# Question

A diversified company plans to sell a division as part of a restructuring program. The division to be sold is a regional airline that was acquired by a previous management. The finance department has been asked by the chief executive officer (CEO) to estimate what they consider an acceptable price before entering into discussion with their investment bankers. The chief financial officer (CFO) intends to value the division on the basis of the present value of its future cash flows. He agrees with the CEO on the major assumptions that will affect the cash flows.

But they disagree on the appropriate discount rate. The CEO believes that they should use the company’s weighted average cost of capital (WACC), which at present is 6.4 percent and calculated as follows:

• Debt-to-equity ratio (D/E) = 0.5; cost of debt (kD) = 6 percent; risk-free rate (RF) = 5 percent; corporate tax rate = 30 percent; market risk premium = 5 percent; company beta = 0.5

• Cost of equity kE:

kE = RF + (RM − RF) × b

where RF = 5 percent is the risk-free rate, (RM − RF) = 5 percent is the market risk premium, and b = 0.5 is the company’s beta coefficient. Thus,

kE = 5% + 5% × 0.50 = 7.50%

The CFO disagrees, arguing that the airline is a completely different type of business and that it carries much more debt than the other divisions because of very large equipment purchases. Therefore, the corporate WACC is completely inappropriate for valuing the cash flows of the airline division. They should base the valuation on a cost of capital typical for the airline industry. To do this, the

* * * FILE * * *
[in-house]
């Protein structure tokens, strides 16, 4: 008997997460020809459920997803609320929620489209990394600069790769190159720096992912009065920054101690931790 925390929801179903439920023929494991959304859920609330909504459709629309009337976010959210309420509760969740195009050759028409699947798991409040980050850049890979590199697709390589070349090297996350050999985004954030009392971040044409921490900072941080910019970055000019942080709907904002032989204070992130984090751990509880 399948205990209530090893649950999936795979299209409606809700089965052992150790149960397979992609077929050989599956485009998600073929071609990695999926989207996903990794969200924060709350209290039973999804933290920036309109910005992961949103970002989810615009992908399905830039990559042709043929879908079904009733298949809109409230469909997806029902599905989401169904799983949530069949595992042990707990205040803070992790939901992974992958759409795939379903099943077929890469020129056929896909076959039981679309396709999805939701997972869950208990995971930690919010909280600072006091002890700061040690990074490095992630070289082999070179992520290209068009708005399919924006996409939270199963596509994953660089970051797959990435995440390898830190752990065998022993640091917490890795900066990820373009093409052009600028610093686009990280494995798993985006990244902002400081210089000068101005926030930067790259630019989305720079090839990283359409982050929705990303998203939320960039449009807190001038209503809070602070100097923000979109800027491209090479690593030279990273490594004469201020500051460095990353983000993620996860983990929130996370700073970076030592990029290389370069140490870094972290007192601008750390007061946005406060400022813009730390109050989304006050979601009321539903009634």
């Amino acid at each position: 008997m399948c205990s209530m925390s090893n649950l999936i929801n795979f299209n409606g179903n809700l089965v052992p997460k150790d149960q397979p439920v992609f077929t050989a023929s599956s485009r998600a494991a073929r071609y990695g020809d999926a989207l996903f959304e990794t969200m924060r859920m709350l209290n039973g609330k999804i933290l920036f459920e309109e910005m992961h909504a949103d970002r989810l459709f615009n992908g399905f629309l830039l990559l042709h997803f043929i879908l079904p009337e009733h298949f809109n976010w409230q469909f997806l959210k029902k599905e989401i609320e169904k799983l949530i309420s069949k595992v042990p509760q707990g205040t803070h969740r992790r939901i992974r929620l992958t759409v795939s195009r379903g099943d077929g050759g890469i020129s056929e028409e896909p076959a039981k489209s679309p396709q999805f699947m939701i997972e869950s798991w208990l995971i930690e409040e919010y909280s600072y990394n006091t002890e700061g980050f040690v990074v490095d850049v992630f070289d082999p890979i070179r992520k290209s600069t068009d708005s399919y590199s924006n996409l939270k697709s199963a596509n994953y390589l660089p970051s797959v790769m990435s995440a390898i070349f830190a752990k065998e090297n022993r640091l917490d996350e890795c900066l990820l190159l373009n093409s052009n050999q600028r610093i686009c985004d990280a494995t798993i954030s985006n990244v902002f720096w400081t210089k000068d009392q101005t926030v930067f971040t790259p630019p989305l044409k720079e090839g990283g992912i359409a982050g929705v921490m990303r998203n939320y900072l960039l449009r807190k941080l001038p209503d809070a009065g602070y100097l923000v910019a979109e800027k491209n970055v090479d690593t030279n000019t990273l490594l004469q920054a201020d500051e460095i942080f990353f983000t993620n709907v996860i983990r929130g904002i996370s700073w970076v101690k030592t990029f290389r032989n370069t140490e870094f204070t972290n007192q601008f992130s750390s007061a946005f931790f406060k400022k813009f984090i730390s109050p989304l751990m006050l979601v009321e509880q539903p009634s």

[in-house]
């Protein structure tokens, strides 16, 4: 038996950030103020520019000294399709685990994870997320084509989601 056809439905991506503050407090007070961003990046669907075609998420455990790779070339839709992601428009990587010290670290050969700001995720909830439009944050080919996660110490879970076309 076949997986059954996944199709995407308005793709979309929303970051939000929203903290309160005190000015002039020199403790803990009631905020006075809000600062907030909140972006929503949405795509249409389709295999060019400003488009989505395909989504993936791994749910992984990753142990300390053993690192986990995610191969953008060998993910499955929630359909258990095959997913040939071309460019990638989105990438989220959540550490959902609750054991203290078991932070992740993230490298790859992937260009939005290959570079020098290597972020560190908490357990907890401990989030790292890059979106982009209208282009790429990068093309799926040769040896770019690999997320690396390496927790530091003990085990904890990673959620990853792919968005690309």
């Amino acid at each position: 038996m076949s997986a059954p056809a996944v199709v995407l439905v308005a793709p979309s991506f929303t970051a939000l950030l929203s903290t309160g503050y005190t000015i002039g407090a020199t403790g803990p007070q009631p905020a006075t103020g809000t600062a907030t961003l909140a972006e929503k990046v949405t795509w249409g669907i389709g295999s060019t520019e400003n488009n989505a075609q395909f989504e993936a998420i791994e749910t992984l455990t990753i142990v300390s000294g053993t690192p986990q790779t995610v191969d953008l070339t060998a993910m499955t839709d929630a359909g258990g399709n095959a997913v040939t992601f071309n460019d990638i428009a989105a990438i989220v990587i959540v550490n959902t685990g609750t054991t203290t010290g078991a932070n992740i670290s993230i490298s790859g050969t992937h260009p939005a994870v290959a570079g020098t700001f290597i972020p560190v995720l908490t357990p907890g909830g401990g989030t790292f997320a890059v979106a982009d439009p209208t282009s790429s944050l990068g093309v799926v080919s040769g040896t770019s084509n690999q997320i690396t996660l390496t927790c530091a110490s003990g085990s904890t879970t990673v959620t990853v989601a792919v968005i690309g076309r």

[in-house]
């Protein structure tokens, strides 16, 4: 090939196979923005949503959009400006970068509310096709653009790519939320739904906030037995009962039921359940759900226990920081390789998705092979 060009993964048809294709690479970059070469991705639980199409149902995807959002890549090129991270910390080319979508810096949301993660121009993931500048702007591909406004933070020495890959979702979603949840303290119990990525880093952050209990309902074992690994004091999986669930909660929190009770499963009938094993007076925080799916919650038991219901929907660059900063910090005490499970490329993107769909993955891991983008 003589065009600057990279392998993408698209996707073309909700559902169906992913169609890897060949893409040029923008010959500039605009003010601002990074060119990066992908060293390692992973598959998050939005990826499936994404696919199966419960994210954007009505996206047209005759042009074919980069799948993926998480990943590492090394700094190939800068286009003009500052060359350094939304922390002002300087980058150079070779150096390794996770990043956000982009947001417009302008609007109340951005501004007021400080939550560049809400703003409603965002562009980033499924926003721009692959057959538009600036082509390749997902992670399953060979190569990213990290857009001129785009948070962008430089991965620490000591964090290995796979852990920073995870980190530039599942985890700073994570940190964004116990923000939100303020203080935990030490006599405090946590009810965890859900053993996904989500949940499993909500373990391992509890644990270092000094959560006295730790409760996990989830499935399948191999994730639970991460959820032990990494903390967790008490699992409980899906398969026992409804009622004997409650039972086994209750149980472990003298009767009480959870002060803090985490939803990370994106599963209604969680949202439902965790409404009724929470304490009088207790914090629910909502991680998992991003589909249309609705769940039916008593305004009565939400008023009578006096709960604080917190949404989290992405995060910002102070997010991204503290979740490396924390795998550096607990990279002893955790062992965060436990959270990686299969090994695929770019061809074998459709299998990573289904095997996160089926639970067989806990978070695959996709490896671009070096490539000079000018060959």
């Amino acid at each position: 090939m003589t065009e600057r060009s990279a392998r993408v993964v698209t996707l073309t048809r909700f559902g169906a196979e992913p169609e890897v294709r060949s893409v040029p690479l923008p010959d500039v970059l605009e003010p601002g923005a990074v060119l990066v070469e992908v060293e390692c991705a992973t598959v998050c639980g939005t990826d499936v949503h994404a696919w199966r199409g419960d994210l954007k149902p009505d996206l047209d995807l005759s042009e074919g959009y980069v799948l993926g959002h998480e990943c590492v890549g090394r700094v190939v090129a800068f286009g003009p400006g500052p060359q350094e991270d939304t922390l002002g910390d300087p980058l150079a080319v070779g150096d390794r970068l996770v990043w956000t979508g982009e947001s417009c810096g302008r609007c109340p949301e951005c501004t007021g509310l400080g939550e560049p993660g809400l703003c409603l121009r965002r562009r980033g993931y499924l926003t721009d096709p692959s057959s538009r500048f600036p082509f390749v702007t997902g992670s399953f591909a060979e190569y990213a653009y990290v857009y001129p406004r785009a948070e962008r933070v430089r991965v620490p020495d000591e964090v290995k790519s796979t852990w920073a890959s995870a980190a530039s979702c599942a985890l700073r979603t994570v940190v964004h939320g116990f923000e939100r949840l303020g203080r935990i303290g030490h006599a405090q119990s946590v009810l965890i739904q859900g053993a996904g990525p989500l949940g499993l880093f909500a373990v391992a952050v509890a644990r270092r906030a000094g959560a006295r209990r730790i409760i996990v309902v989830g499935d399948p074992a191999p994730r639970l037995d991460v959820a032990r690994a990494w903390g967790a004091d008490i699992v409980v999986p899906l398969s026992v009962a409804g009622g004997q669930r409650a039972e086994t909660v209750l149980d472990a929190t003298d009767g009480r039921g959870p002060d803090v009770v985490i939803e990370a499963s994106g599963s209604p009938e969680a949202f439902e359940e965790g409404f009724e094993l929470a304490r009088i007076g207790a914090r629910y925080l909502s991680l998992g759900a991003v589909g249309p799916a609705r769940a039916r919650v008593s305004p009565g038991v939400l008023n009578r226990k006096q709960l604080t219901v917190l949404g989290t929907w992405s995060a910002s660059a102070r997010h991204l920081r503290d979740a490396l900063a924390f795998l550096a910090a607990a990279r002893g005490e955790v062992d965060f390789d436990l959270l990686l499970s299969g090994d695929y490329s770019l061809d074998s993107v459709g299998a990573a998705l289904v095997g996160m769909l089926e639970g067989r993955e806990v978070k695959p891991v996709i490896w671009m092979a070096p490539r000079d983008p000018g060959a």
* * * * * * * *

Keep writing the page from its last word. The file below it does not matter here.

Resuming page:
CFO obtains the following data for a sample of pure-play airline companies.

a. The cost of borrowing and the debt-to-equity ratio for the division were to be set at the average for the group of airlines shown in the table. Based on the comparative data shown in the table, a risk-free rate of 5 percent, a market risk premium of 5 percent, and a tax rate of 30 percent, estimate the division’s WACC.

b. If the company’s WACC had been used instead of the divisional WACC you have just computed, what effect would that have on the valuation?

But they disagree on the appropriate discount rate. The CEO believes that they should use the company’s weighted average cost of capital (WACC), which at present is 6.4 percent and calculated as follows:

• Debt-to-equity ratio (D/E) = 0.5; cost of debt (kD) = 6 percent; risk-free rate (RF) = 5 percent; corporate tax rate = 30 percent; market risk premium = 5 percent; company beta = 0.5

• Cost of equity kE:

kE = RF + (RM − RF) × b

where RF = 5 percent is the risk-free rate, (RM − RF) = 5 percent is the market risk premium, and b = 0.5 is the company’s beta coefficient. Thus,

kE = 5% + 5% × 0.50 = 7.50%

The CFO disagrees, arguing that the airline is a completely different type of business and that it carries much more debt than the other divisions because of very large equipment purchases. Therefore, the corporate WACC is completely inappropriate for valuing the cash flows of the airline division. They should base the valuation on a cost of capital typical for the airline industry. To do this, the

CFO obtains the following data for a sample of pure-play airline companies.

a. The cost of borrowing and the debt-to-equity ratio for the division were to be set at the average for the group of airlines shown in the table. Based on the comparative data shown in the table, a risk-free rate of 5 percent, a market risk premium of 5 percent, and a tax rate of 30 percent, estimate the division’s WACC.

b. If the company’s WACC had been used instead of the divisional WACC you have just computed, what effect would that have on the valuation?

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